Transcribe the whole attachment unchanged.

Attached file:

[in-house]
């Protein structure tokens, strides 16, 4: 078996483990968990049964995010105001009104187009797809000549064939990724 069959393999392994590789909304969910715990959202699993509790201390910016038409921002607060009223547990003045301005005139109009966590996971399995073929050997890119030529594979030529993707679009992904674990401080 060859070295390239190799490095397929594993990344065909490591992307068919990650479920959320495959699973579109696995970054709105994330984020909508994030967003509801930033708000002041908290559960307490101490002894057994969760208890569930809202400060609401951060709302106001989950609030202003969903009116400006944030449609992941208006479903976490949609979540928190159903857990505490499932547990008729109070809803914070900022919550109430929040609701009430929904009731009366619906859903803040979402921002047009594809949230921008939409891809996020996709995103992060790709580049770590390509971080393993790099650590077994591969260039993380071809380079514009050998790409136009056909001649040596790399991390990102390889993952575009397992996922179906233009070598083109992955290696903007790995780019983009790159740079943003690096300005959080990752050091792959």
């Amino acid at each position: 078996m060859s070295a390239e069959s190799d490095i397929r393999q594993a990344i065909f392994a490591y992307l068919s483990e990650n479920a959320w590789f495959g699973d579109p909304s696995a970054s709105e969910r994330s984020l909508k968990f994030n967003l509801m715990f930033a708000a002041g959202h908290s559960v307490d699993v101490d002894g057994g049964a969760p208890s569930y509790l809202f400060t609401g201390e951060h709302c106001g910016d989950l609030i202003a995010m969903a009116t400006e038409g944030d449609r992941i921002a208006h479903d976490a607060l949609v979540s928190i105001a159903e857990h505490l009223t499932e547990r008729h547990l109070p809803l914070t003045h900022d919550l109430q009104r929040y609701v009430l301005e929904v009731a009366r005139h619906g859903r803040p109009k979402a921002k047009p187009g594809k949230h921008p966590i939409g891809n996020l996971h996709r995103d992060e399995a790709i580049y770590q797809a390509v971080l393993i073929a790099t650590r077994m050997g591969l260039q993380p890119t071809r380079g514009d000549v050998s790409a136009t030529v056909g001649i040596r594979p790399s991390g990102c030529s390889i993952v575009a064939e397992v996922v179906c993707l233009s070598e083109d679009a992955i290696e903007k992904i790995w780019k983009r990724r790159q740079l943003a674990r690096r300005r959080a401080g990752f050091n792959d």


[in-house]
């Protein structure tokens, strides 16, 4: 078996483990968990049964995010105001009104187009797809000549064939990724 069959393999392994590789909304969910715990959202699993509790201390910016038409921002607060009223547990003045301005005139109009966590996971399995073929050997890119030529594979030529993707679009992904674990401080 060859070295390239190799490095397929594993990344065909490591992307068919990650479920959320495959699973579109696995970054709105994330984020909508994030967003509801930033708000002041908290559960307490101490002894057994969760208890569930809202400060609401951060709302106001989950609030202003969903009116400006944030449609992941208006479903976490949609979540928190159903857990505490499932547990008729109070809803914070900022919550109430929040609701009430929904009731009366619906859903803040979402921002047009594809949230921008939409891809996020996709995103992060790709580049770590390509971080393993790099650590077994591969260039993380071809380079514009050998790409136009056909001649040596790399991390990102390889993952575009397992996922179906233009070598083109992955290696903007790995780019983009790159740079943003690096300005959080990752050091792959």
């Amino acid at each position: 078996m060859s070295a390239e069959s190799d490095i397929r393999q594993a990344i065909f392994a490591y992307l068919s483990e990650n479920a959320w590789f495959g699973d579109p909304s696995a970054s709105e969910r994330s984020l909508k968990f994030n967003l509801m715990f930033a708000a002041g959202h908290s559960v307490d699993v101490d002894g057994g049964a969760p208890s569930y509790l809202f400060t609401g201390e951060h709302c106001g910016d989950l609030i202003a995010m969903a009116t400006e038409g944030d449609r992941i921002a208006h479903d976490a607060l949609v979540s928190i105001a159903e857990h505490l009223t499932e547990r008729h547990l109070p809803l914070t003045h900022d919550l109430q009104r929040y609701v009430l301005e929904v009731a009366r005139h619906g859903r803040p109009k979402a921002k047009p187009g594809k949230h921008p966590i939409g891809n996020l996971h996709r995103d992060e399995a790709i580049y770590q797809a390509v971080l393993i073929a790099t650590r077994m050997g591969l260039q993380p890119t071809r380079g514009d000549v050998s790409a136009t030529v056909g001649i040596r594979p790399s991390g990102c030529s390889i993952v575009a064939e397992v996922v179906c993707l233009s070598e083109d679009a992955i290696e903007k992904i790995w780019k983009r990724r790159q740079l943003a674990r690096r300005r959080a401080g990752f050091n792959d």